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Lifejacket – Let’s Get This Out Of Our System And Move On

Lifejacket - Let's Get This Out Of Our System And Move OnLifejacket formed in 2011 playing their first gig at that summer’s Chaos festival and stacking up plenty of gigs since – for the last year though the band have remained rather quiet as they headed into their own studio to hone and record their debut album, the excellently (if longwindedly) titled, Let’s Get This Out Of Our System And Move On, and rarely has a title summed up the sound of a record better.

What the “post-rock” three-piece (guitarist/vocalist Andy Sauvage, bassist John McCarthy and drummer Claire Mockett) have created is a set of eight cathartic indie rock songs heaped with disaffected passion, throbbing bass, thundering drums, angular spiky guitars and brilliantly off beat lyrics.

Starting off with No Show it’s all systems go from the opening blast as the band exhibit a greater control than they do in the live environment which allows a different side of them to cut through. While there’s still a vicious, bitter and cynical mood (in the best of cathartic ways) it is with a more recognisable indie-rock sound, topped with layers of work that could only come out in the studio.

Lifejacket

Lifejacket

With these extra sounds, coming in the form synths, layered guitars and more backing vocals, Lifejacket have used the studio in the most effective of ways to embellish the songs so, while the essence of what makes them work live is still there, there is an extra level on show as well – along with a few ‘Easter eggs’ which reward repeat listens nicely.

As the album goes on Sauvage’s lyrics particularly struck me as he displays a sense of wit often missing in pop in all its many forms. This is most on show in Lifejacket’s two track’s decrying celebrity culture, Meanwhile In Hollywood and What Does That Mean, while in Merrick the same style is used to investigate what seem to be thoughts around human nature towards animals, showing there is a range of issues in the head the writer, all inspiring a fascinating and unique sense of articulation.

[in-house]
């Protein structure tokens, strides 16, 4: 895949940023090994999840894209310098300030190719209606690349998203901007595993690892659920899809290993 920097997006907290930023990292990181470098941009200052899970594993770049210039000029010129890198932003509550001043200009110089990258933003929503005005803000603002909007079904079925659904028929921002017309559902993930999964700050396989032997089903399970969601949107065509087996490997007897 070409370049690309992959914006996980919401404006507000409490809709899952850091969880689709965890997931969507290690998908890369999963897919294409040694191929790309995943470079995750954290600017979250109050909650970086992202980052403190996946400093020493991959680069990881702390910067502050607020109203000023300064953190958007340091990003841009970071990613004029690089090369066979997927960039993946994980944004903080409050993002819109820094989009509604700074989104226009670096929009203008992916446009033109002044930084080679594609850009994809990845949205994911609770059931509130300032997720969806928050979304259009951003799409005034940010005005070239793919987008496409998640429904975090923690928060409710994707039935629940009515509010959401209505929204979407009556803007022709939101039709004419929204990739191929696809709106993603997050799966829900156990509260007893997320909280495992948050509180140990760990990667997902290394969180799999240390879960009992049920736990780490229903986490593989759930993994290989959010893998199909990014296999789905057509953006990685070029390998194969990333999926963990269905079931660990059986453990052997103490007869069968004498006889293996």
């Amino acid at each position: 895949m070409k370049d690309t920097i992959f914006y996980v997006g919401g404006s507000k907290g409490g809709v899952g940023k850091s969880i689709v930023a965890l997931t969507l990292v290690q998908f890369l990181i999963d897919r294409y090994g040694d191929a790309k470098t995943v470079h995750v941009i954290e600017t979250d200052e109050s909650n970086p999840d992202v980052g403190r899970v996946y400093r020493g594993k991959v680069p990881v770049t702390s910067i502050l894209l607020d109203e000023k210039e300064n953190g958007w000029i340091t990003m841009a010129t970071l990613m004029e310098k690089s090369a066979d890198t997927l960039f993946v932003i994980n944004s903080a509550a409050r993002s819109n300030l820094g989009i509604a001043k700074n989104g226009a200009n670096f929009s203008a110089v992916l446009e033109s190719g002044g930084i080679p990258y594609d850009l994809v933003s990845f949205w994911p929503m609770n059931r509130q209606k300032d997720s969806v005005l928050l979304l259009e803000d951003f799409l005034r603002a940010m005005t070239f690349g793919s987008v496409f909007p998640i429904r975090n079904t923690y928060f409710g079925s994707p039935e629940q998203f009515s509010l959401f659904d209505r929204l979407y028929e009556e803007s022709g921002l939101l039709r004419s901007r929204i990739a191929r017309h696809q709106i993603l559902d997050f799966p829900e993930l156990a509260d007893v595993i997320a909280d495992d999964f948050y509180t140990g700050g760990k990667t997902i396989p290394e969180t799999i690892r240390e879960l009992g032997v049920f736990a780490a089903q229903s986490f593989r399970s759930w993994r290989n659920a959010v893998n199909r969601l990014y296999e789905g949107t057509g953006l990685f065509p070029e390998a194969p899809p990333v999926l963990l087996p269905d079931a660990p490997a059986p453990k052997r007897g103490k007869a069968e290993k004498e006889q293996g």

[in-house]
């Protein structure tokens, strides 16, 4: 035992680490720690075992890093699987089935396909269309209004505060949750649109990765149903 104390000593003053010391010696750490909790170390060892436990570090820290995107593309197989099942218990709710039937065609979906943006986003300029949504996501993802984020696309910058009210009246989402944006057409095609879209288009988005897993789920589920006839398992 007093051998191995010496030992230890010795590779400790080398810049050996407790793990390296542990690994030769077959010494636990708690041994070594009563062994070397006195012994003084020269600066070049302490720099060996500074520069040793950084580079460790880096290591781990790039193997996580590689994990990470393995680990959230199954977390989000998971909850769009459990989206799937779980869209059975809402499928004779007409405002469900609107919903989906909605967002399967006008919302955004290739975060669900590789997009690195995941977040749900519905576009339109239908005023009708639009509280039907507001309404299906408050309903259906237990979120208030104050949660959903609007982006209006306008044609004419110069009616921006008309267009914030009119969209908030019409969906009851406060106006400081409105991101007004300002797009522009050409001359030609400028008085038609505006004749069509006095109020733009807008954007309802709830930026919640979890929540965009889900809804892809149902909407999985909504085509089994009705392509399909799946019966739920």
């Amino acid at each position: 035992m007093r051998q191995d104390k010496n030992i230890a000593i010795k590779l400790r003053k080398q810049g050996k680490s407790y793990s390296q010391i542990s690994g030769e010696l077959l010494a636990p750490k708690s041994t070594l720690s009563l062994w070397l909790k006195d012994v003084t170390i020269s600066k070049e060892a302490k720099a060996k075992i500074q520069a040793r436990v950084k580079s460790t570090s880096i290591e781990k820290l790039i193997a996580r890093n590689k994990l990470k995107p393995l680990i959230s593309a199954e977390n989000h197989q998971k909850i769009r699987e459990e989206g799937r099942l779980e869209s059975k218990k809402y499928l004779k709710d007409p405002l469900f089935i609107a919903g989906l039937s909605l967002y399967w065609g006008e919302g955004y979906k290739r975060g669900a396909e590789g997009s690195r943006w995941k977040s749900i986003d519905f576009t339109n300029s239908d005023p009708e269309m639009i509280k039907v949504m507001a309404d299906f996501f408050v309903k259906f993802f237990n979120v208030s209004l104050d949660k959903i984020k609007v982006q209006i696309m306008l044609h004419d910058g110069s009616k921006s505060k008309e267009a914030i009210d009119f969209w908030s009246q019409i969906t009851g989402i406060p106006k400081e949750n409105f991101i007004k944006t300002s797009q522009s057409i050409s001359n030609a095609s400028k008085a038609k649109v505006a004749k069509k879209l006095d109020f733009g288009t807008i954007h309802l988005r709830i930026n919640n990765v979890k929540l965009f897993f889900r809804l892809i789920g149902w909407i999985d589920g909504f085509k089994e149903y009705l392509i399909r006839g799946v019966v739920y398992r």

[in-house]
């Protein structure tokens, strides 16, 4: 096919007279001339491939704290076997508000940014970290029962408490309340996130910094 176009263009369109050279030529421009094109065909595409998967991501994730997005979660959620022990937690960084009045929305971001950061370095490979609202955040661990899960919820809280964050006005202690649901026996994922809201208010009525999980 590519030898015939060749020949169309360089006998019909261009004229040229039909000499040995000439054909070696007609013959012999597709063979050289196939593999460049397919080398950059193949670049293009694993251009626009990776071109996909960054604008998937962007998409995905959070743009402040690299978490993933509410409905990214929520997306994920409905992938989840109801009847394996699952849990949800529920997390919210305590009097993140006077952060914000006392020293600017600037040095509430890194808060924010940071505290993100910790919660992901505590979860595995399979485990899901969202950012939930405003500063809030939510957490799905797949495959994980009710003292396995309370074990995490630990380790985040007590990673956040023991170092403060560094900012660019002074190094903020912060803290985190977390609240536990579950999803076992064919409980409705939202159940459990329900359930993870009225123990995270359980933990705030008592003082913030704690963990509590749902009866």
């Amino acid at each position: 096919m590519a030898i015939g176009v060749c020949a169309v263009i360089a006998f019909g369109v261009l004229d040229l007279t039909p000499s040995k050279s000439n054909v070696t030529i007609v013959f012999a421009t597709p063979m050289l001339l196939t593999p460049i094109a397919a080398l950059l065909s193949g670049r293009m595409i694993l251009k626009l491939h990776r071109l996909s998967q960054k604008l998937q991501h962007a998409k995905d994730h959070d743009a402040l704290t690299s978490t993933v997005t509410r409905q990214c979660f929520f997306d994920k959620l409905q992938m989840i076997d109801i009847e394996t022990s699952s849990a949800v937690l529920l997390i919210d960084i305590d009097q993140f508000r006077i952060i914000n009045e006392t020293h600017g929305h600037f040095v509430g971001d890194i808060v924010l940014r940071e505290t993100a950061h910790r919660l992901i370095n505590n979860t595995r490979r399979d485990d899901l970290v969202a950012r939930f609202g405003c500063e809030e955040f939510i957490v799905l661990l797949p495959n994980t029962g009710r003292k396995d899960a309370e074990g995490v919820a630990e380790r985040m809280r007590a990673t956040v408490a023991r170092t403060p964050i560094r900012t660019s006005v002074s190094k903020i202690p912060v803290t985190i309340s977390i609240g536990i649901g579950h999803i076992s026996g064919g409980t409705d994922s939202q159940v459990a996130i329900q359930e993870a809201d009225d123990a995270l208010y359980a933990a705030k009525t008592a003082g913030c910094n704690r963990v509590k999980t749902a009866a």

Lifejacket

Lifejacket

Strangely the one track that doesn’t really fit in with the rest on the record is the first the band recorded and released, and a perennial live favourite, Brains. It’s horror punk style is somewhat at odds with what surrounds it, but it does act as a slight change of pace half way through and is still a great song packed with some excellent references for zombie fans.

With sonic references across the album to the likes of Nirvana and The Holy Bible-era Manic Street Preachers, Let’s Get This Out Of Our System And Move On would sound great in any situation, but, in the context of having been entirely self-produced it is astounding and shows another facet of the band’s talents.